The decision to begin the process of transitioning your practice into the hands of your successor is a tough one, of course. It’s been the center of your life for years, and even if you’re totally ready to ride off into the sunset of retirement, it can be tough. If you don’t have your financials in order before you start the process, it can be torture. That includes your taxes.
The way your practice is structured as a business will have a major impact on your tax obligations after selling. There’s a significant difference between what you’ll owe after selling a C-corporation and what you’d own from selling a sole proprietorship, for example. And that all needs to be taken into account before making the sale.
There are two ways to sell your practice – by selling a partnership interest or stock, or by selling off the practice’s assets. Generally you as the seller will prefer the first option, as it carries with it a capital gain treatment of 15-20%. The buyer, on the other hand, will prefer a sale of assets, because then they will reap the benefits of depreciation. If it is not pre-determined by the transition structure in place, you can negotiate with your buyer, and find a level of price and sale type that suits you both the best.
You’ll also need to negotiate the method of financing your buyer will use. In the event that they cannot or prefer not to go through a bank, it’s possible they could pay through seller financing – that is, essentially you would hold a note on the purchase price as negotiated, loan the money to the buyer, and they would pay you back over time. You get the benefit of keeping the bank out as a middleman, and won’t have to recognize the gain from the sale all at once. The flip side to this option, however, is that you lose the time value of money of getting that money to work for you in the market. There are times when seller-financing is ideal, but for the most part, it is not the first choice by anyone because it muddies the relationship between partners.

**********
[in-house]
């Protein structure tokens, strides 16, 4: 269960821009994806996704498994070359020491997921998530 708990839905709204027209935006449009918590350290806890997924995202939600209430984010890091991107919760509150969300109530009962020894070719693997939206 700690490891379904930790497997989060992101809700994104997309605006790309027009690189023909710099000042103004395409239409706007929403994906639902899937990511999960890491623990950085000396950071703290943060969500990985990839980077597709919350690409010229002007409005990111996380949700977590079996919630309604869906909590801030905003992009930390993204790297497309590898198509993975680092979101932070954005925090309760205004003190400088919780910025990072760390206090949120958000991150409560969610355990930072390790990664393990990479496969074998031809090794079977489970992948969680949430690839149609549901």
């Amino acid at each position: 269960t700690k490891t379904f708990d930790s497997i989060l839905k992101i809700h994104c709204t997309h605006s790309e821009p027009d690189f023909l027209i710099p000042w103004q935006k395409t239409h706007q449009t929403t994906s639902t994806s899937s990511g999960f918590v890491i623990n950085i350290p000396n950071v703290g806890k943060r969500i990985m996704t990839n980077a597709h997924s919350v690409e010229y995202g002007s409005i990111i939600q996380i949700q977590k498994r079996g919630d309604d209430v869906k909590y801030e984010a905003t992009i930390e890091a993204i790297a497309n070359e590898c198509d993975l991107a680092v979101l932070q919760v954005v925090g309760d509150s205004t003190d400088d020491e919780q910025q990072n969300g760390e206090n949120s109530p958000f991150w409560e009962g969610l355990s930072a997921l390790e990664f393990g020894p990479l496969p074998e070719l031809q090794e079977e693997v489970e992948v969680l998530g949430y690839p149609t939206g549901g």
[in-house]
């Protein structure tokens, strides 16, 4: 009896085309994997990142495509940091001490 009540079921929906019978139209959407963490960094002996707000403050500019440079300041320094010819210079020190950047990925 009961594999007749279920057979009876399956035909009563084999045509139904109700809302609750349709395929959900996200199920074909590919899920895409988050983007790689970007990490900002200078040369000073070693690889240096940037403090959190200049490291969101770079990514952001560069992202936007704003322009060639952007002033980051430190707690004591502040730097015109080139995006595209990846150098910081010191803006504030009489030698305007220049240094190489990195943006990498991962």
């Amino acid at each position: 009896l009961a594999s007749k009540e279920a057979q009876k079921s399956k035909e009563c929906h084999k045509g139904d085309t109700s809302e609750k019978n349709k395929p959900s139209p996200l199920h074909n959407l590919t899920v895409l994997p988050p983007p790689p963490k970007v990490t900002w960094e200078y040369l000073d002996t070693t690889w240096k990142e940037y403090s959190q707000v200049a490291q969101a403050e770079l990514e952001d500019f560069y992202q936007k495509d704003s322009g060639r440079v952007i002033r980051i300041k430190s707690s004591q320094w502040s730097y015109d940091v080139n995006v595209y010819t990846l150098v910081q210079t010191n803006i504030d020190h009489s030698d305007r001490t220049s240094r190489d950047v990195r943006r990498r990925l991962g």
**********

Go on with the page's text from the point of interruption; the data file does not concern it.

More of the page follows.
But when negotiating price, remember this – you won’t be keeping all of the money paid, no matter what. Even if the bank’s not involved, it’s income and you will be taxed for it. So don’t start eyeing that yacht or Lamborghini until the whole procedure is complete – including your tax liability.